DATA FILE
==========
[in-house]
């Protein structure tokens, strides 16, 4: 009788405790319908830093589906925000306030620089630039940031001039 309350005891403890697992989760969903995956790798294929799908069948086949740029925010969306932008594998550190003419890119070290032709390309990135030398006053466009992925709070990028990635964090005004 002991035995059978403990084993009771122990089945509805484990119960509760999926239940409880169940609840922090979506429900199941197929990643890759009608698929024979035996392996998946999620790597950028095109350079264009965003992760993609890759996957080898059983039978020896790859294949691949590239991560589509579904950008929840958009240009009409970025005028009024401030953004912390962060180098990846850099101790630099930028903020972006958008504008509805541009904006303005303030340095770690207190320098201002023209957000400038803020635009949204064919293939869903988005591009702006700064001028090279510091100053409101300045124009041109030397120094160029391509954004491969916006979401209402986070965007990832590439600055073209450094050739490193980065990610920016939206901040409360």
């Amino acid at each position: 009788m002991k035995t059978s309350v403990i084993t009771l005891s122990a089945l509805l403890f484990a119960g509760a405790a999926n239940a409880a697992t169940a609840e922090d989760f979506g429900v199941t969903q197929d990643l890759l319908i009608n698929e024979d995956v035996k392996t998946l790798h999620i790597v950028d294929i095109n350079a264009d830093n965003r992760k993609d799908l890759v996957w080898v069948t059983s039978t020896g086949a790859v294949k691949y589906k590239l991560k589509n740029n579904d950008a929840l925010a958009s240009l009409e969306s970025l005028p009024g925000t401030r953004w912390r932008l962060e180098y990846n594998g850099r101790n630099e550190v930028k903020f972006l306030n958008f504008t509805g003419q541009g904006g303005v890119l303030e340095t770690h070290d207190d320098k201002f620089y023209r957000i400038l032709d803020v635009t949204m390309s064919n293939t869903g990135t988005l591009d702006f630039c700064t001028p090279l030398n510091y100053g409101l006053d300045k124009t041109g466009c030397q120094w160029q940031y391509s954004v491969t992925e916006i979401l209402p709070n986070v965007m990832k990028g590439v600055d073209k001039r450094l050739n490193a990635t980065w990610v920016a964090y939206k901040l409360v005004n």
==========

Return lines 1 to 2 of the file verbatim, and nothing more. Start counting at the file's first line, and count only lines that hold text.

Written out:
[in-house]
């Protein structure tokens, strides 16, 4: 009788405790319908830093589906925000306030620089630039940031001039 309350005891403890697992989760969903995956790798294929799908069948086949740029925010969306932008594998550190003419890119070290032709390309990135030398006053466009992925709070990028990635964090005004 002991035995059978403990084993009771122990089945509805484990119960509760999926239940409880169940609840922090979506429900199941197929990643890759009608698929024979035996392996998946999620790597950028095109350079264009965003992760993609890759996957080898059983039978020896790859294949691949590239991560589509579904950008929840958009240009009409970025005028009024401030953004912390962060180098990846850099101790630099930028903020972006958008504008509805541009904006303005303030340095770690207190320098201002023209957000400038803020635009949204064919293939869903988005591009702006700064001028090279510091100053409101300045124009041109030397120094160029391509954004491969916006979401209402986070965007990832590439600055073209450094050739490193980065990610920016939206901040409360």